They started attacking the hospital’s network slowly in April 2014 and conducted three strikes. The first strike was relatively slow; the second one was slightly powerful but was mitigated. However, the third strike reached nearly 28 Gbps and tried to penetrate the hospital’s network and also launched phishing emails. The attack crippled the hospital’s systems for over a week and also affected another local nonprofit.

4. SQL Injection Attack

A Structured Query Language (SQL) injection attack allows cybercriminals to run malicious SQL queries to takeover your database server. They may try to inject SQL statements into the data-entry fields as a text box in online forms. Through this, they can trick the system into revealing its data or manipulating it.

Moreover, they can pass through the approval and validation processes of web applications and get direct access to data. They can also add, modify, or delete any data from the database. This can make all your personal information, intellectual property, customer information, and trade secrets vulnerable.

5. MEDJACK

MEDJACK, also known as medical device hijack, is a type of cyberattack that specifically targets medical devices that are integrated with applications. The main devices targeted are ones that don’t aren’t well protected.

This makes it easy for cybercriminals to find backdoors to access the system and steal data. As nothing seems to look abnormal, the attack may go undetected for months too.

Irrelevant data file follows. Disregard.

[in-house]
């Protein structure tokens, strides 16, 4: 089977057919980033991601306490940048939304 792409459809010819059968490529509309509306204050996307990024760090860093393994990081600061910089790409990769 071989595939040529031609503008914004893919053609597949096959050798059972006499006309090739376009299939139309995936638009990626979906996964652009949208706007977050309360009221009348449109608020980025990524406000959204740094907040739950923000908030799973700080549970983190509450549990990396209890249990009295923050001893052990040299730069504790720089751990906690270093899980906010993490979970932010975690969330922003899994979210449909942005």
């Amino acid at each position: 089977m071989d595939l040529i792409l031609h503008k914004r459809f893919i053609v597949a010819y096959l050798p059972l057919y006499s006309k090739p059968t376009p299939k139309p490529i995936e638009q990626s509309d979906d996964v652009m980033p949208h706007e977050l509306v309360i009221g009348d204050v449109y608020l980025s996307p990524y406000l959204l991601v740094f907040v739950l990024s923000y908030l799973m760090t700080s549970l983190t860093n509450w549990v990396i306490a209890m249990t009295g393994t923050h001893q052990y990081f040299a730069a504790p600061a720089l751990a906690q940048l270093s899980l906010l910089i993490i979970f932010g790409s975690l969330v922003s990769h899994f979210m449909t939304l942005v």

UCLA Health was one of the biggest victims of such an attack. It exposed the personal data of over 4.5 million patients and went undetected for over a year. Data, including names, birth dates, health plans, and Medicare numbers was leaked.

It was easy for the hackers to get this data as it wasn’t encrypted when it passed from the medical devices to the health record. This attack in 2014 led to many lawsuits against the hospital.

One reason why hospitals can’t secure the medical devices is that the hospital’s security team can’t access the software of the devices. However, regulations have been put in place to ensure that external access to the software is blocked. 

Final Thoughts

Hospitals face various crises throughout the day. However, cyberattacks on hospitals have become more common than ever, and it’s necessary to be prepared to fight them off. You need to educate your employees so that they can differentiate between a genuine email and one with phishing links. It’s also essential to secure your medical devices and encrypt data as much as possible.

You must also take all steps necessary to back up useful data so that you don’t end up being held at ransom for it. In case of a cyberattack, you should consider using an emergency notification system to send out alerts to your staff to minimize the damage.

What are the other forms of cyberattacks faced by hospitals? Let me know in the comments.

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Topics: business continuity, Mass Notification System, RedFlag, Hospitals, cyberattack